I'm particularly interested in finding out what we really know about ticks -- what makes them panic and what doesn't and when they regurgitate. It seems to me that all of the tick removal methods would be equally likely, or unlikely, to cause a panic in the tick. Do we really know that upsetting a tick causes regurgitation? Why would it do that? How would this help a tick from an evolutionary point of view?

Also, if alcohol and vaseline and soap don't actually smother a tick, why do they all, none the less, cause him to let go and go limp? I can't find any data on that either.

Finally, since the "rolling" method above results in the tic choosing to let go and walk off, why is it thought that this is more likely than the alternative, prying and pulling, to cause regurgitation? It is fairly obvious to my that prying and pulling is more likely to leave body parts behind so ....

Oh one more, since timely tic removal seems to be a big part of this. Exactly how long after a tic digs in does lyme infection occur? Because if it occurs immediately, another 30s-60s or so won't matter. On the other hand if infection occurs after say, 30min, then I can see why we'd want to get the tic out right away, because who knows, we may be within the 30min window.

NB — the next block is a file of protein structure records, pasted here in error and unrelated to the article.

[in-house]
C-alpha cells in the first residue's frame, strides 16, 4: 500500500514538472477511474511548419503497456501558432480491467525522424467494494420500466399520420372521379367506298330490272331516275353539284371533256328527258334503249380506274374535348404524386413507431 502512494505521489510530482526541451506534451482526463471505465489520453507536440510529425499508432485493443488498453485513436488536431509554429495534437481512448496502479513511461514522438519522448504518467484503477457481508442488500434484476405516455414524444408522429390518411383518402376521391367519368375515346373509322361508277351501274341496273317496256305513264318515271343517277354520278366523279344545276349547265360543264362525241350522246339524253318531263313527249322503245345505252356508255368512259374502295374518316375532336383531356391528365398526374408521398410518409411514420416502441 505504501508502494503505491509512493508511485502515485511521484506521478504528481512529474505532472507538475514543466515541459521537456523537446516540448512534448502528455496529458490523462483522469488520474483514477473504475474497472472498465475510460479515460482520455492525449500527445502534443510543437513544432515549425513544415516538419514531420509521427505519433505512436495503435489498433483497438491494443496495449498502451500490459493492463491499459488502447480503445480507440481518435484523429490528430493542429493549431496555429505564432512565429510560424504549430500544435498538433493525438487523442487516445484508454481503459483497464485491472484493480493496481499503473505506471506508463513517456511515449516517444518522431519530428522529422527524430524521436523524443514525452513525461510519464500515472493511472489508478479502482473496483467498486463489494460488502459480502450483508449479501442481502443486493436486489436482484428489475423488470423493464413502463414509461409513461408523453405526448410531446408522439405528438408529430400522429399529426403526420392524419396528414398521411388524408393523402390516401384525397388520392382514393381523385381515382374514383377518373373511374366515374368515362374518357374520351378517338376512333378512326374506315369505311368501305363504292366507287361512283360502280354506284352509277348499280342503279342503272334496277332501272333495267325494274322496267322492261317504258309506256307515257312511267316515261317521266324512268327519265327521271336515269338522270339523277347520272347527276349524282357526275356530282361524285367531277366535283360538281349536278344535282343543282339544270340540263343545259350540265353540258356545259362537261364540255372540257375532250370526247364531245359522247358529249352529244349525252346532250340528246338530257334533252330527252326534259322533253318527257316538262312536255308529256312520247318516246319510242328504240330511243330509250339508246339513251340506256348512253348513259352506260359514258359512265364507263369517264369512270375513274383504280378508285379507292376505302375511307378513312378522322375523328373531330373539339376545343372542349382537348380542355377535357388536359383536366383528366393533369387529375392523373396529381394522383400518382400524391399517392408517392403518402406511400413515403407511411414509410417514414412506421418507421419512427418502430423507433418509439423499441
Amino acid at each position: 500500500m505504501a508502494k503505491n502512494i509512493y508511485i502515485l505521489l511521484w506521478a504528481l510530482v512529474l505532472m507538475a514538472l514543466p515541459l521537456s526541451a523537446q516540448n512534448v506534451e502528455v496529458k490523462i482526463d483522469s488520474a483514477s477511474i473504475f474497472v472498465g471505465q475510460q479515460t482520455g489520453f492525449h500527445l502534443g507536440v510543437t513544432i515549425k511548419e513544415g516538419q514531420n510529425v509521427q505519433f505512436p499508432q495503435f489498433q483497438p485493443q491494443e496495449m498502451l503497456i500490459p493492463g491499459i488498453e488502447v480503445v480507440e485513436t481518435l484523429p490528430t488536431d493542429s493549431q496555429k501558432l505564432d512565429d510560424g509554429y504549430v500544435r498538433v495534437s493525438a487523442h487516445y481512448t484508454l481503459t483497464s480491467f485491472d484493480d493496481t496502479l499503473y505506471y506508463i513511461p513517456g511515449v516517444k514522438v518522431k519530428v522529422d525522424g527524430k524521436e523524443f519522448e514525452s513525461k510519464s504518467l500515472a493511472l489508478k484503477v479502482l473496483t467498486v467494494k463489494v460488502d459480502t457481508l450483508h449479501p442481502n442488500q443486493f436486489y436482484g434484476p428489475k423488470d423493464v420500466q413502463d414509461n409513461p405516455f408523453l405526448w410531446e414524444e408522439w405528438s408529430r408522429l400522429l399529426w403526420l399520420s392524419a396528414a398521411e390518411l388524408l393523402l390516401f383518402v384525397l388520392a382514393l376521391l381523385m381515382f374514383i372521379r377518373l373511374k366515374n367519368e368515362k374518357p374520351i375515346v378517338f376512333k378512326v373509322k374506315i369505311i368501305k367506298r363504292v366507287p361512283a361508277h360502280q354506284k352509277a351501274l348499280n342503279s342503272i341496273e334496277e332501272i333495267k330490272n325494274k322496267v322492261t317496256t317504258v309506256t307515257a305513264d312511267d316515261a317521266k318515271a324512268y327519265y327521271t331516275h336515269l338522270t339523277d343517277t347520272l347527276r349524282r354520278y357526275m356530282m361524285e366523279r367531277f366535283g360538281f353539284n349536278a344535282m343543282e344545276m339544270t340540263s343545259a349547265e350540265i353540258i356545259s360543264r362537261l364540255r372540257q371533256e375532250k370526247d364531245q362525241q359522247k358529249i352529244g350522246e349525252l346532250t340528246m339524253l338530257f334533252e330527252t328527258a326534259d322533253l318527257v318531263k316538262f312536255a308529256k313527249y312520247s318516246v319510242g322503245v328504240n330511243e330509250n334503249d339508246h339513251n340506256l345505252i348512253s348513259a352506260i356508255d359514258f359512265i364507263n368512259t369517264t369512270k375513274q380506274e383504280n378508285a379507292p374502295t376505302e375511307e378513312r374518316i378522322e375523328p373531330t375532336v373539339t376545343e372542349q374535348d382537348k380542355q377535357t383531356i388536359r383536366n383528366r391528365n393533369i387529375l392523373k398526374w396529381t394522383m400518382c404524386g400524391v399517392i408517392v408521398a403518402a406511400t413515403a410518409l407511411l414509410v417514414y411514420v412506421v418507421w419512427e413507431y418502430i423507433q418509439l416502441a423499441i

Very confusing.
There have been various publications which look at the risks and benefits involved in methods of tick removal. Most agree with, or cite, an evaluation of methods of tick removal by the acarology laboratory, department of entomology, college of biological sciences, the Ohio State University (Needham G.R.).



This study concluded that it is not unusual for a tick to continue to salivate for several minutes after removal, and if it is infected, the possibility of accidental inoculation with a disease agent is increased with careless handling of the tick. Longevity of the microorganisms outside the tick then becomes a critical factor in the degree of risk involved.



It also concluded that occluding the tick's air supply with substances, even for several hours, would not be expected to affect it because of its slow respiratory rate and, in practice, appeared to impede self detachment.

It also concluded that hot objects may induce the tick to salivate or regurgitate infected fluids into the wound because heat in the form of infrared radiation will stimulate partially or fully fed ticks to salivate. The same theory now applies to freezing agents as fluid is likely to be forced down the hypostome of the tick and into the host.